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Why bury CBDRRC alive?


A response to Katrin Kohoutek

Although there is a need for a new dynamic, the principle of common but differentiated responsibilities and respective capabilities remains the cornerstone of the on-going climate negotiations.

There is no denying that historical responsibilities of northern countries have played a central part in the negotiations leading to the adoption of the UNFCCC and Kyoto Protocol. Yet, taking them as the founding element of the principle of common but differentiated responsibilities and respective capabilities (CBDRRC) would be going too far. CBDRRC are indeed built upon a common responsibility of all States to prevent dangerous anthropogenic interference with the climate system (art. 2 UNFCCC) and differentiated responsibilities in tackling climate change. But when developed countries agreed to take the lead in this fight (art. 3§1 UNFCCC), it was understood that differentiated responsibilities would be based on present contributions to pollution and differences in capabilities to act. Thus, although historical responsibilities are still often raised and constitute a very important aspect of on-going negotiations, the CBDRRC debate is much larger.

Yet they raise a very interesting question: are we witnessing the funeral of CBDRRC?

Knowing that this principle appears around 40 times in the Geneva negotiating text, along with equity, the first answer that could be made is no. Getting deeper, it seems that the question of the continuum of CBDRRC in the agreement to be must be separated from the question of the design of the new climate regime.

I°) The continuum of CBDRRC in the Geneva text

The Geneva text shows that the concept of CBDRRC is still very much embroidered in the fabric of the climate regime. Thus, various options regarding the general objective of the agreement – whether it is achieving low carbon economies and/or limiting the global temperature increase to 2°C – often refer to CBDRRC. Then, the principle appears in all sections of the text, especially in sections relating to commitments. Here, numerous options show that developed countries should still be taking the lead in mitigating climate change. Meanwhile, it is still the basis of provisions of support to cover parties’ needs, whether it is financial support, technology transfer or capacity building.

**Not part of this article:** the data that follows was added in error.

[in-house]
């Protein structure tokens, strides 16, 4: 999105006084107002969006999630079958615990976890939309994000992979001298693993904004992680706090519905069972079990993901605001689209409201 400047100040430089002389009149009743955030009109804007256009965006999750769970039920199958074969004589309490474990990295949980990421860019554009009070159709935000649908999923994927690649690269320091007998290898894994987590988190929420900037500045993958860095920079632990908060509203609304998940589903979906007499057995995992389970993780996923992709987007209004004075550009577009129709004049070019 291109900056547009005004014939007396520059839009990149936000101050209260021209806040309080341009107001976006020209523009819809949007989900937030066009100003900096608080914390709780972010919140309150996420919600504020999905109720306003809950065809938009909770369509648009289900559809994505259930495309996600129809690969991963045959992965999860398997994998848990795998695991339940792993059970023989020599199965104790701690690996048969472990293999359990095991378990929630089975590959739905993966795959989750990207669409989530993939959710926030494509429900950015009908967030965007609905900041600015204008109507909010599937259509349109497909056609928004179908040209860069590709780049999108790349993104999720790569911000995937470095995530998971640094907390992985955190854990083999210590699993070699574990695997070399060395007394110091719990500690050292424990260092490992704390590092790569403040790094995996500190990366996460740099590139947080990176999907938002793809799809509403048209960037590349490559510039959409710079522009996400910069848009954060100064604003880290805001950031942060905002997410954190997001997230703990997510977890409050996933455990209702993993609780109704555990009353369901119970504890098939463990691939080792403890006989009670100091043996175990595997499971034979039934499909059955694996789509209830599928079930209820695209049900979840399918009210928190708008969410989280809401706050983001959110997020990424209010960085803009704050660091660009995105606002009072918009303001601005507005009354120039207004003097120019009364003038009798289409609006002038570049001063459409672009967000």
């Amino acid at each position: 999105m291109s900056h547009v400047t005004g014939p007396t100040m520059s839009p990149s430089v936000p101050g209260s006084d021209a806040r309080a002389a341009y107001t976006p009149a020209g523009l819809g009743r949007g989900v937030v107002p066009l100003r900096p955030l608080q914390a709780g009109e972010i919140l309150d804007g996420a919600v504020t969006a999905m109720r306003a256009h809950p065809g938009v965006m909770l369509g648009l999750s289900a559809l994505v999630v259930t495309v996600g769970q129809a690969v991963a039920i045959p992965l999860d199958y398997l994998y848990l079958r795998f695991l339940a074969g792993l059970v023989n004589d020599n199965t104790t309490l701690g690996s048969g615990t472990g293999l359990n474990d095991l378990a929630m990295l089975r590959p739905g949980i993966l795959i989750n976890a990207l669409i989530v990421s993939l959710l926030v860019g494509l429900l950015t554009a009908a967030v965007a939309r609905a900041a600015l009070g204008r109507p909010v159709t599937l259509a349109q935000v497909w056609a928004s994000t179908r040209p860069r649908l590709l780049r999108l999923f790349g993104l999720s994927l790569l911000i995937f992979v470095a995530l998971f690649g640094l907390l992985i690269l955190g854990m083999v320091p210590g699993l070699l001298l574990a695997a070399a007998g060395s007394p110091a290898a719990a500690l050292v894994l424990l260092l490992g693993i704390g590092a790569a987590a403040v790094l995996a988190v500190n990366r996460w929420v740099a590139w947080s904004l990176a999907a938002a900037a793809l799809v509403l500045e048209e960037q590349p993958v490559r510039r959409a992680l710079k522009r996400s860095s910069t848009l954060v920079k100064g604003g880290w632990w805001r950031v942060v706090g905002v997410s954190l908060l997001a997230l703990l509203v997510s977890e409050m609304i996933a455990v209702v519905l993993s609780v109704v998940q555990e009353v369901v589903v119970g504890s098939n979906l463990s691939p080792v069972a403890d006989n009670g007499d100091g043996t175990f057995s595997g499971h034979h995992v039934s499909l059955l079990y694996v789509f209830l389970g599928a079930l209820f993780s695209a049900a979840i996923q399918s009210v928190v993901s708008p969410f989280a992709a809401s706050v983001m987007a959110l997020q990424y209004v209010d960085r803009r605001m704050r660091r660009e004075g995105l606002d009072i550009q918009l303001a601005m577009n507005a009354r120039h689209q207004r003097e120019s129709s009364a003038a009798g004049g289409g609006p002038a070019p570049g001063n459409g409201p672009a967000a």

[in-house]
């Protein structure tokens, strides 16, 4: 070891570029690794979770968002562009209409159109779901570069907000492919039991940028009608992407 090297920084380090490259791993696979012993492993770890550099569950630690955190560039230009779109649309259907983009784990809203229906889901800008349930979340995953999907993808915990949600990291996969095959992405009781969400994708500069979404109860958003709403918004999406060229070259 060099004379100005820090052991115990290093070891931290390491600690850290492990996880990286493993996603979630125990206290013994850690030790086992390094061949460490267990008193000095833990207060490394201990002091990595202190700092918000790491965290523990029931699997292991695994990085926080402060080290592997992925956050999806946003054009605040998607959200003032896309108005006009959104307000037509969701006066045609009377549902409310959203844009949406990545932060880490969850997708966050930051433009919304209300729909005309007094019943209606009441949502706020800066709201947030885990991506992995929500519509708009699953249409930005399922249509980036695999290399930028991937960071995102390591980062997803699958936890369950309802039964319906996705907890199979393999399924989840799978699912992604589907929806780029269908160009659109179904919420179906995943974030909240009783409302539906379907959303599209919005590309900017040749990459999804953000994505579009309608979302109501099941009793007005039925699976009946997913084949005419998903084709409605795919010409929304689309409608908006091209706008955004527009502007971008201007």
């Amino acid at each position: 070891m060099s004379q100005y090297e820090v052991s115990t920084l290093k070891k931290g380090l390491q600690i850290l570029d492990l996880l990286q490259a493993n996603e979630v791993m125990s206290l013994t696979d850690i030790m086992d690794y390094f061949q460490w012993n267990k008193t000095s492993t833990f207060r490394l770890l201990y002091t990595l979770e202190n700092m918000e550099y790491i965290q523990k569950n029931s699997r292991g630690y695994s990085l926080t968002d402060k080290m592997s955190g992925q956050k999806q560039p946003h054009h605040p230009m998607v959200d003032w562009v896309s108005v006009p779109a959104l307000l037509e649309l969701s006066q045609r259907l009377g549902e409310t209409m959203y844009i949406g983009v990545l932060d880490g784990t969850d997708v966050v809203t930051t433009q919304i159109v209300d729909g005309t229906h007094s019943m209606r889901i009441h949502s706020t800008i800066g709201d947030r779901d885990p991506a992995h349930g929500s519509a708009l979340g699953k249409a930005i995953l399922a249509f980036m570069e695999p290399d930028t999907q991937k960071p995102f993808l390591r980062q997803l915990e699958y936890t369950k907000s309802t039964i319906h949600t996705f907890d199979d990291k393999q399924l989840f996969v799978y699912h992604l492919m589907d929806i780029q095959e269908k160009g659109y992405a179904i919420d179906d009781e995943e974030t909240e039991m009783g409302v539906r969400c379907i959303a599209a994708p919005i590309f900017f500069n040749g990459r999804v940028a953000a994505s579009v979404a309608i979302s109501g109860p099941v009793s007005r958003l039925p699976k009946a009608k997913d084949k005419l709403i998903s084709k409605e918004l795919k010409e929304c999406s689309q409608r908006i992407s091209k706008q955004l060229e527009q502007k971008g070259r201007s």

Much more than the concept itself, it is on the scope of CBDRRC that negotiations are focusing. Many parties indeed feel that CBDRRC must take into account the evolution in parties’ national circumstances since 1992 if it is to remain an effective element of the regime. For instance, there are arguments to move towards a regime in which all parties come forth with a mitigation contribution (Geneva text, paragraphs 13-16). There, differentiation would only apply to the scope and extent of the contribution. Thus, developed countries could still take the lead but all parties would be taking part in the effort. On the same line, it is often asked that parties in position to do so should participate in climate finance regardless of the fact that there are developed, emerging or developing countries (Geneva text, paragraph 34).

Thus, the whole debate is about having CBDRRC evolving through time without moving away from the spirit of the UNFCCC. But even if the scope of CBDRRC changes in the Paris Agreement, this cannot be taken as the death of the concept itself, which will be an important part of the new agreement, but rather as a new lecture of the principle.